Xi told the second Belt and Road Forum in Beijing in April this year that infrastructure projects built under the BRI must be green and sustainable, adding there will be a focus on transparency and zero tolerance for corruption to ensure “high-quality” growth.

The signalling of a recalibration of China’s approach to BRI projects came amid increased international scrutiny on debt-servicing sustainability, corruption and environmental concerns, besides delays or cancellations of key projects.

Push-backs from interest groups at host nations – such as Indonesia and Kenya – may pressure Chinese firms to pare back their ambition on building coal-fired plants in BRI nations, said Charles Yonts, head of power and environment, social and governance research at CLSA.

He cited the recent high profile case of environmentalists and anti-graft campaigners asking the Indonesian corruption watchdog to look into China Huadian Engineering’s role in a US$900 million coal-fired power project, after its local partner was jailed for bribing to win the project.

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IARPA

IARPA Seeks Long-Range Biometric Identification Tech

Close-up biometric identification is not enough for the Technocrat-laden Intelligence community. Tech is being extended to use Images from drones and long-range cameras to positively identify people. ⁃ TN Editor

The intelligence community is working to build biometric identification systems that can single out individuals from hundreds of yards away or more, a feat that’s virtually impossible using the technology that exists today.

Ultimately, the tech would let spy agencies rapidly identify people using cameras deployed on far off rooftops and unmanned aircraft, according to the Intelligence Advanced Research Projects Activity, the research arm for the CIA and other intelligence agencies.

Facial recognition and other types of biometric tech have improved significantly in recent years, but even today’s most advanced systems become less reliable without a crystal clear view of their subject. Even when the person is standing nearby and looking directly into the camera, facial recognition tech can be prone to errors.

But the intelligence community is trying to overcome those limitations in two ways: gathering more extensive training data and creating systems that lean on multiple types of data to identify people.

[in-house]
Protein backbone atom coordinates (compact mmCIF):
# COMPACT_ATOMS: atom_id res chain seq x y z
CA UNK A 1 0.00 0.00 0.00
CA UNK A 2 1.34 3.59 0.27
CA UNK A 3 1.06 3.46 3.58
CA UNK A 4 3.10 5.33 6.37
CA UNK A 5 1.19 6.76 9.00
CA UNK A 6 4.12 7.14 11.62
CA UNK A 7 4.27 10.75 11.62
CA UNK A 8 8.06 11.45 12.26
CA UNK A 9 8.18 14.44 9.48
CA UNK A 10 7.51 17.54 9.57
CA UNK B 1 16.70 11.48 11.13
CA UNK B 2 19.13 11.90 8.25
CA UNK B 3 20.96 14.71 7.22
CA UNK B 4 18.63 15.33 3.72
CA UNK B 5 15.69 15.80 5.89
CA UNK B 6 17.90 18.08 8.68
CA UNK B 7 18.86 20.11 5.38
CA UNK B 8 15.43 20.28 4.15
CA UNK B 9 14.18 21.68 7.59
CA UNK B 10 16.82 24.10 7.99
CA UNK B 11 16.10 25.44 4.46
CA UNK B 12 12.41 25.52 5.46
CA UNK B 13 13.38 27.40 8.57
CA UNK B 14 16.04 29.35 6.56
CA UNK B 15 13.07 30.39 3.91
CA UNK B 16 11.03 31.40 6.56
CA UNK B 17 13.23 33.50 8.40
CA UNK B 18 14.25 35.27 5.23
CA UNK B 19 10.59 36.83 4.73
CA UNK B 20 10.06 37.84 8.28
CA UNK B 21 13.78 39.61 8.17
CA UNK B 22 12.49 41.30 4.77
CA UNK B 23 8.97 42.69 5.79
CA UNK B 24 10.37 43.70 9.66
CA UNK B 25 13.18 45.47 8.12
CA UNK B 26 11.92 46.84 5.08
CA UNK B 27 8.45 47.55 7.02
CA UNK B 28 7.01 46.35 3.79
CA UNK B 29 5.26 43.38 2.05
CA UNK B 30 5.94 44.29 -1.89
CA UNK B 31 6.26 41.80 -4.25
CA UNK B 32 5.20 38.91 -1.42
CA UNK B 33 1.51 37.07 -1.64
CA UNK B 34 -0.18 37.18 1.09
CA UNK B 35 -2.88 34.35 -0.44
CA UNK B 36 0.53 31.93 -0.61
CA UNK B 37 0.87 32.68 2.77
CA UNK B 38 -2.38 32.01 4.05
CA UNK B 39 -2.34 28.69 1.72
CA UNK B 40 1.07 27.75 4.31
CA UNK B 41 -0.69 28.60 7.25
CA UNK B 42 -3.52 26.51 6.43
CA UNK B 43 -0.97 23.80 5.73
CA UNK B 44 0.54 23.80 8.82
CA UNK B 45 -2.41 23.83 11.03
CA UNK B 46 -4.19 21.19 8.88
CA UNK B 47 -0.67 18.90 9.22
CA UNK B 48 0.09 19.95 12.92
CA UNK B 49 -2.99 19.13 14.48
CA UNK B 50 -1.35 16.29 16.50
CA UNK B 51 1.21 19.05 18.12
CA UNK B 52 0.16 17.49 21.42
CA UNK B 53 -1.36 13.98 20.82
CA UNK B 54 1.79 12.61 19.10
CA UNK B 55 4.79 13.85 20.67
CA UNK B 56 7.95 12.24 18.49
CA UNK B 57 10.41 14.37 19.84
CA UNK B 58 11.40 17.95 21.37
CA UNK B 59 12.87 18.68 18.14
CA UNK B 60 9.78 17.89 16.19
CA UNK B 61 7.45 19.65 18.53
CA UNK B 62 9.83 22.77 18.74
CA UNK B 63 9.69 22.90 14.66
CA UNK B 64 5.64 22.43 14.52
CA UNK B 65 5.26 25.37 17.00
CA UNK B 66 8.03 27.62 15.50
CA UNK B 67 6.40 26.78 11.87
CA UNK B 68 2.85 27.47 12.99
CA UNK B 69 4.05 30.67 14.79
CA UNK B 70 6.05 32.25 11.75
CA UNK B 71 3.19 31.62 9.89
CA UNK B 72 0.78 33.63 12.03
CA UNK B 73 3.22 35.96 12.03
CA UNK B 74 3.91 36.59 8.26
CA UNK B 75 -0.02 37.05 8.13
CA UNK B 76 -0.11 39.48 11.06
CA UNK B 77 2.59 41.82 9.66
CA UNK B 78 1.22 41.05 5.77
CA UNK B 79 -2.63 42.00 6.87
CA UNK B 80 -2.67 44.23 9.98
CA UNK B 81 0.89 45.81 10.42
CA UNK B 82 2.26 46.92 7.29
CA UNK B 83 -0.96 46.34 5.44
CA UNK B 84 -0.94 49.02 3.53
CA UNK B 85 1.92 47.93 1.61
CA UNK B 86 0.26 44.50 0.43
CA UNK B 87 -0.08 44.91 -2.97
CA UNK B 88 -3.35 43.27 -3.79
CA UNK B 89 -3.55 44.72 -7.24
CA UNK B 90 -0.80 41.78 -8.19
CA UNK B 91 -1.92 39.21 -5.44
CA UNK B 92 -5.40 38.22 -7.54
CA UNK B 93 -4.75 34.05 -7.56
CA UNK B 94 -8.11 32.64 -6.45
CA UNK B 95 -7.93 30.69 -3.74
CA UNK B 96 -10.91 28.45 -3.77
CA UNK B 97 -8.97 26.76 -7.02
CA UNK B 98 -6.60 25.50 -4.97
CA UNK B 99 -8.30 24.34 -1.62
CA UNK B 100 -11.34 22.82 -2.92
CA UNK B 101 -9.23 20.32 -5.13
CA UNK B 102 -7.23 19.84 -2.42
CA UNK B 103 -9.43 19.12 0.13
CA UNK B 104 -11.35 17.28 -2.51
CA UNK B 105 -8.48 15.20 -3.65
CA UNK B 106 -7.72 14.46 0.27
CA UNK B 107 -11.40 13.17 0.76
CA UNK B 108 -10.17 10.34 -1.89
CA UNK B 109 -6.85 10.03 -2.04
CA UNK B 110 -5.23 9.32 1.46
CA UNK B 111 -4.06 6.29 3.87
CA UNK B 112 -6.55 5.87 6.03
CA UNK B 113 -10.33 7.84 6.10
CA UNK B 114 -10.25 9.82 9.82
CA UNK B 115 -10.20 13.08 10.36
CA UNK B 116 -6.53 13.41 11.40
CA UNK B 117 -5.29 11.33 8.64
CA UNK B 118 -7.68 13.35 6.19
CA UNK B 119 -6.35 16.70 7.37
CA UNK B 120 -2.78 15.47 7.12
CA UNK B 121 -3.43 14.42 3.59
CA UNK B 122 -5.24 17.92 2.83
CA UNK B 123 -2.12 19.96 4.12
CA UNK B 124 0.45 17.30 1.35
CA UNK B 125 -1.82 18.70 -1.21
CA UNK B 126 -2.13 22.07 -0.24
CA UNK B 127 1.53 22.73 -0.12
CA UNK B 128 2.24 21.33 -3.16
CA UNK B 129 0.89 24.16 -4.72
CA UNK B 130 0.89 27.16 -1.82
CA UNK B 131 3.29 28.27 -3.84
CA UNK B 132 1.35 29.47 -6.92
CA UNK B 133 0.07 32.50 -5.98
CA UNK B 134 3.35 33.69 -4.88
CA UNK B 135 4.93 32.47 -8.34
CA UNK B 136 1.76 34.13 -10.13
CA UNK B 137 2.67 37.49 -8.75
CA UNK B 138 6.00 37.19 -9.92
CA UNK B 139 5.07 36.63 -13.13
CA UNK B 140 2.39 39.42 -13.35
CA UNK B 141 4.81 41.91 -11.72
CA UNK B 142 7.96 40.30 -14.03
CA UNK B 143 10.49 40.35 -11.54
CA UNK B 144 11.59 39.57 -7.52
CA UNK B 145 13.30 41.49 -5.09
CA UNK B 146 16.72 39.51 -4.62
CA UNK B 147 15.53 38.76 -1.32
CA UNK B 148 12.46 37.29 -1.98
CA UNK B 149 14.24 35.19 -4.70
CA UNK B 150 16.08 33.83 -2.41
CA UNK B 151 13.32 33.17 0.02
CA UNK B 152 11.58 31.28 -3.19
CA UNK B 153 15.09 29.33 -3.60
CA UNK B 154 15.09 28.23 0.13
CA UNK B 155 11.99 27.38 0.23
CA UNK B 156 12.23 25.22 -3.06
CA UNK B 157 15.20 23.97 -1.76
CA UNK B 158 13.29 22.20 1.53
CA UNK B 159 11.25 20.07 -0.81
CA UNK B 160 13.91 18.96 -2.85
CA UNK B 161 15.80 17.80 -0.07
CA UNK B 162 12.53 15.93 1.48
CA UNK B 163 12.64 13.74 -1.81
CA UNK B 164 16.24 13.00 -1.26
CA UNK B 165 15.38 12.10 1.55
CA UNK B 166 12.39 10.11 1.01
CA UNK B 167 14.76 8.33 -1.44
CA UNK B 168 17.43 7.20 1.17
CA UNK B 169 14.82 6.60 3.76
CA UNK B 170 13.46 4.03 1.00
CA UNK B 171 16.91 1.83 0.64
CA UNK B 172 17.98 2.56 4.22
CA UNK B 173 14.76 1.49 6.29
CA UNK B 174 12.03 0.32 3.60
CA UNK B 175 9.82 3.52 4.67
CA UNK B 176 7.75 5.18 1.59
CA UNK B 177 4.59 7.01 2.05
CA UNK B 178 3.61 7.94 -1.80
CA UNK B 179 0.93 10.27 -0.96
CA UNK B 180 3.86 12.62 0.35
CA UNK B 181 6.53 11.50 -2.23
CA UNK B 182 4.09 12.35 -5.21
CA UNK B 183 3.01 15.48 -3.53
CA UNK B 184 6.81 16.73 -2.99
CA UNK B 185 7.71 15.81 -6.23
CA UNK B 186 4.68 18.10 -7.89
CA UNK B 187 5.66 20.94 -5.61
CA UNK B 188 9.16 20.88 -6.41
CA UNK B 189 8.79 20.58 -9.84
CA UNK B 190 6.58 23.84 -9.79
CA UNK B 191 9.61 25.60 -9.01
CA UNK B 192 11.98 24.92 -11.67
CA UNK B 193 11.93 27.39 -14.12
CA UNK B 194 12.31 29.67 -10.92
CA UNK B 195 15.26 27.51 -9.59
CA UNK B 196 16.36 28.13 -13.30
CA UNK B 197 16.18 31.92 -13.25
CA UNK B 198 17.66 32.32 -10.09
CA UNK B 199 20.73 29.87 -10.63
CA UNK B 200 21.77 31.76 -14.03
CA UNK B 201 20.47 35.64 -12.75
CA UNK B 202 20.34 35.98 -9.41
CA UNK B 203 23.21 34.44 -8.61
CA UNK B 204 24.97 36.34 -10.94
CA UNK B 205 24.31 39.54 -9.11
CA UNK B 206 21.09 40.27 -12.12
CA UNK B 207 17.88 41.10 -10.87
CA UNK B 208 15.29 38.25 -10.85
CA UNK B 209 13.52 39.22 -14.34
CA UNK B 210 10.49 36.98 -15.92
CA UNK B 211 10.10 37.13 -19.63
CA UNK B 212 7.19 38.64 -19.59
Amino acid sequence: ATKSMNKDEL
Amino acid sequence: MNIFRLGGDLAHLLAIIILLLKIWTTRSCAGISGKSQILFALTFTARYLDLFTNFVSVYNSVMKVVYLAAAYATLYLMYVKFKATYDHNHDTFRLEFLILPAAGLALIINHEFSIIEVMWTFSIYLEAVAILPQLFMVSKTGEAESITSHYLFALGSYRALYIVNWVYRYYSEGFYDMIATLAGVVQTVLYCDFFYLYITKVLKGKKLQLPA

On Friday, IARPA started looking for researchers to participate in Biometric Recognition and Identification at Altitude and Range, or BRIAR program, which aims to develop identification tools that work from vantage points high above or far away from their subjects. While the program is still getting off the ground, the tech it seeks to develop could significantly enhance the government’s ability to surveil adversaries—and citizens—using biometric data.

“Further research in the area of biometric recognition and identification at altitude and range may support protection of critical infrastructure and transportation facilities, military force protection and border security,” officials wrote in the request for information.

Teams interested in participating in the program must respond by Oct. 21.

In the request for information, IARPA asked teams for a wide variety of datasets that could help train biometric technology to work in less than ideal conditions. Today, the range of facial recognition and other identification systems is limited by a lack of training data, they said, and more datasets would help researchers build more versatile and powerful tools.

Specifically, IARPA asked for images of individuals taken from more than 300 meters away or at pitch angles above 20 degrees, as well as biometric research datasets captured by drones and other aircraft.